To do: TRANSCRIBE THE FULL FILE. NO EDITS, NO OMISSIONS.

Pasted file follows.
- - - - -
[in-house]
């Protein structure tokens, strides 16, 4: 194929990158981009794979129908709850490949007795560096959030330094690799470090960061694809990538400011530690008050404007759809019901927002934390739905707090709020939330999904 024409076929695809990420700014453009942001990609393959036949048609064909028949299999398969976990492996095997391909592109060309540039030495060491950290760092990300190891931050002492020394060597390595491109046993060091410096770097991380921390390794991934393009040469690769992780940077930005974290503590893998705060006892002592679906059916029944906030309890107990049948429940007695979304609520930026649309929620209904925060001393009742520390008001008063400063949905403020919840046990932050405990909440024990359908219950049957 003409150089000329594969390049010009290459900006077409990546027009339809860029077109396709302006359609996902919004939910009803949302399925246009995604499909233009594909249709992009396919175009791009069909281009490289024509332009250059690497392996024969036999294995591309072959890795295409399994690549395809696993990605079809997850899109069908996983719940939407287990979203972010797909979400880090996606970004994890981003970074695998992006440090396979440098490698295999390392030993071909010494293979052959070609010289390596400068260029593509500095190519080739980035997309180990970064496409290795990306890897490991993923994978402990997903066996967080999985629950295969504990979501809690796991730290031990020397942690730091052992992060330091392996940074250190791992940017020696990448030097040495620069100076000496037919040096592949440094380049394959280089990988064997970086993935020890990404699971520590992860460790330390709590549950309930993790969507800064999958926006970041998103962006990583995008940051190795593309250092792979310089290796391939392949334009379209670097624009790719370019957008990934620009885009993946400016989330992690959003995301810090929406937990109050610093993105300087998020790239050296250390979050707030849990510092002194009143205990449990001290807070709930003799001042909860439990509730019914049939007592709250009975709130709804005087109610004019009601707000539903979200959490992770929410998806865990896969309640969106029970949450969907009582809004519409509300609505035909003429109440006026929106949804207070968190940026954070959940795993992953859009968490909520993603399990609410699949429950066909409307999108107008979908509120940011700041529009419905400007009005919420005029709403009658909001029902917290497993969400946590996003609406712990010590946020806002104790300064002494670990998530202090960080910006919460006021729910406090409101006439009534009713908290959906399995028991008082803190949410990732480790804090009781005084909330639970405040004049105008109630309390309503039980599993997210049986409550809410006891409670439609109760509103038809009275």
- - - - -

[in-house]
């Protein structure tokens, strides 16, 4: 194929990158981009794979129908709850490949007795560096959030330094690799470090960061694809990538400011530690008050404007759809019901927002934390739905707090709020939330999904 024409076929695809990420700014453009942001990609393959036949048609064909028949299999398969976990492996095997391909592109060309540039030495060491950290760092990300190891931050002492020394060597390595491109046993060091410096770097991380921390390794991934393009040469690769992780940077930005974290503590893998705060006892002592679906059916029944906030309890107990049948429940007695979304609520930026649309929620209904925060001393009742520390008001008063400063949905403020919840046990932050405990909440024990359908219950049957 003409150089000329594969390049010009290459900006077409990546027009339809860029077109396709302006359609996902919004939910009803949302399925246009995604499909233009594909249709992009396919175009791009069909281009490289024509332009250059690497392996024969036999294995591309072959890795295409399994690549395809696993990605079809997850899109069908996983719940939407287990979203972010797909979400880090996606970004994890981003970074695998992006440090396979440098490698295999390392030993071909010494293979052959070609010289390596400068260029593509500095190519080739980035997309180990970064496409290795990306890897490991993923994978402990997903066996967080999985629950295969504990979501809690796991730290031990020397942690730091052992992060330091392996940074250190791992940017020696990448030097040495620069100076000496037919040096592949440094380049394959280089990988064997970086993935020890990404699971520590992860460790330390709590549950309930993790969507800064999958926006970041998103962006990583995008940051190795593309250092792979310089290796391939392949334009379209670097624009790719370019957008990934620009885009993946400016989330992690959003995301810090929406937990109050610093993105300087998020790239050296250390979050707030849990510092002194009143205990449990001290807070709930003799001042909860439990509730019914049939007592709250009975709130709804005087109610004019009601707000539903979200959490992770929410998806865990896969309640969106029970949450969907009582809004519409509300609505035909003429109440006026929106949804207070968190940026954070959940795993992953859009968490909520993603399990609410699949429950066909409307999108107008979908509120940011700041529009419905400007009005919420005029709403009658909001029902917290497993969400946590996003609406712990010590946020806002104790300064002494670990998530202090960080910006919460006021729910406090409101006439009534009713908290959906399995028991008082803190949410990732480790804090009781005084909330639970405040004049105008109630309390309503039980599993997210049986409550809410006891409670439609109760509103038809009275």